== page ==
However, a lot of my in-person humor is fed by absorbing and sharing other funny videos, songs, comics, essays, jokes, etc. So ... feed yourself a lot of humor. See what you really like, and see what makes you bust a gut. Then something will happen in real life that will remind you of a joke, and you'll repeat the joke - or just laugh.

Trying to understand what makes something funny by picking it apart is sort of like trying to figure out how a butterfly flies by dissecting it. So ... just look at the things you find funny, absorb more of those things, and go from there.

Improv class sounds like a good idea for you, too.

A sense of humor is an excellent life tool.
posted by bunderful at 9:25 PM on August 14, 2012


HI thanks so much for your responses. It means so much you took the time and effort to help me so again thank you. For me, I feel that wordplay is my best option. After looking at your responses, I think that I'm the type of person who likes to twist the meaning of a phrase or words. I want to be a witty person with good comebacks and the thing is, I'm funny when I'm in the mood and I think I have the potential to be that person. Right now I'm looking at lots of funny variety shows and I impressed of how the people at the show are very witty and I want to be like them. It's a bit stupid of me to say that I want to be like them, but if I'm 10% of what they can do then I'm satisfied. But the thing is, I'm not sure how and where they get this creativity from, which is like godsend gift to me.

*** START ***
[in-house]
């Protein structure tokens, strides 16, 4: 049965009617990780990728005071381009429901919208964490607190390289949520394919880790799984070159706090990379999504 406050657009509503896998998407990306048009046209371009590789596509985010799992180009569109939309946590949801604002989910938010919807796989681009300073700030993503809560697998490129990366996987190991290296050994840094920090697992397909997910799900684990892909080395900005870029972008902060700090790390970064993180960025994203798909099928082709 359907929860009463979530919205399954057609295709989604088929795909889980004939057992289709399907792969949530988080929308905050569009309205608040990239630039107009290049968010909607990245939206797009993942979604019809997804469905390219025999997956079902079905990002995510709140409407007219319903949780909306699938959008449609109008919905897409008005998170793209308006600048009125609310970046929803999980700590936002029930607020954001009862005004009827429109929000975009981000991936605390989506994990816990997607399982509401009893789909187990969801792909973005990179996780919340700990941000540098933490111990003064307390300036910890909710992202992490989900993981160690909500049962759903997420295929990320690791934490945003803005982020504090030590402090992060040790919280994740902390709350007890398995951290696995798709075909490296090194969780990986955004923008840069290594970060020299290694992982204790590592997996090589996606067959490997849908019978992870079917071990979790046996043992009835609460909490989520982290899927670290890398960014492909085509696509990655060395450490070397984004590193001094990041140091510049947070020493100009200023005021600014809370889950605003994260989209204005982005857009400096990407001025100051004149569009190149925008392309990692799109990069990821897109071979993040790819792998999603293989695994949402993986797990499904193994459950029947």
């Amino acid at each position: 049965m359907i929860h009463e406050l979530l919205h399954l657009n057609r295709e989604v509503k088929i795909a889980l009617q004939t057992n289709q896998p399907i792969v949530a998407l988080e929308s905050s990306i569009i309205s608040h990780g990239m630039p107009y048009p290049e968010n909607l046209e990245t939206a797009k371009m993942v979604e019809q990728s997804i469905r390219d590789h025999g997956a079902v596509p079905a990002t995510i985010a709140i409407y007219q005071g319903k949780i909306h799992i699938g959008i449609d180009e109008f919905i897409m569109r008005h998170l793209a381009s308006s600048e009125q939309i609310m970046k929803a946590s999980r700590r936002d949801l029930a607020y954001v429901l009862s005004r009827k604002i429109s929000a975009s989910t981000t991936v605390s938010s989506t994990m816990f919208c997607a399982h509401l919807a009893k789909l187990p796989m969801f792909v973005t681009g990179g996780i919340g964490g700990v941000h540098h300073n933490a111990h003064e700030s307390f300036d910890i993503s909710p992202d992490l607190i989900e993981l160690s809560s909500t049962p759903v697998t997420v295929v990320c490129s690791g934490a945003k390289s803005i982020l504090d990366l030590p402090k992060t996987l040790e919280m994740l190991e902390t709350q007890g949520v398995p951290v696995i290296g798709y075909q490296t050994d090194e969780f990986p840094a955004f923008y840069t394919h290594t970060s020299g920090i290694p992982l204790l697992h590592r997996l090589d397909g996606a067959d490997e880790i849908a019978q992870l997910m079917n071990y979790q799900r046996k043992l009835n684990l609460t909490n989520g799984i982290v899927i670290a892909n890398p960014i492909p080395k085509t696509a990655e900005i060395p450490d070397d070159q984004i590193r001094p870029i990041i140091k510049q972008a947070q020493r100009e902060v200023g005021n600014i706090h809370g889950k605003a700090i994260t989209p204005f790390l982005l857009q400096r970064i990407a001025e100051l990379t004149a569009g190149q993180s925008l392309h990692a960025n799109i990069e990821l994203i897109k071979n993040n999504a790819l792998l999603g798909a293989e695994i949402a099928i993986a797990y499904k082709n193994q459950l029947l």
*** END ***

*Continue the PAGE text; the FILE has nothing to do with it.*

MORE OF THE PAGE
where i live, the closest improv class is far away and since I'm in college, I don't have time or the money to take an improv class, but i'll see what i can do. As for the depression part, I don't have the money to go to a therapy, but I'm taking 5-htp which helps my mood to be better.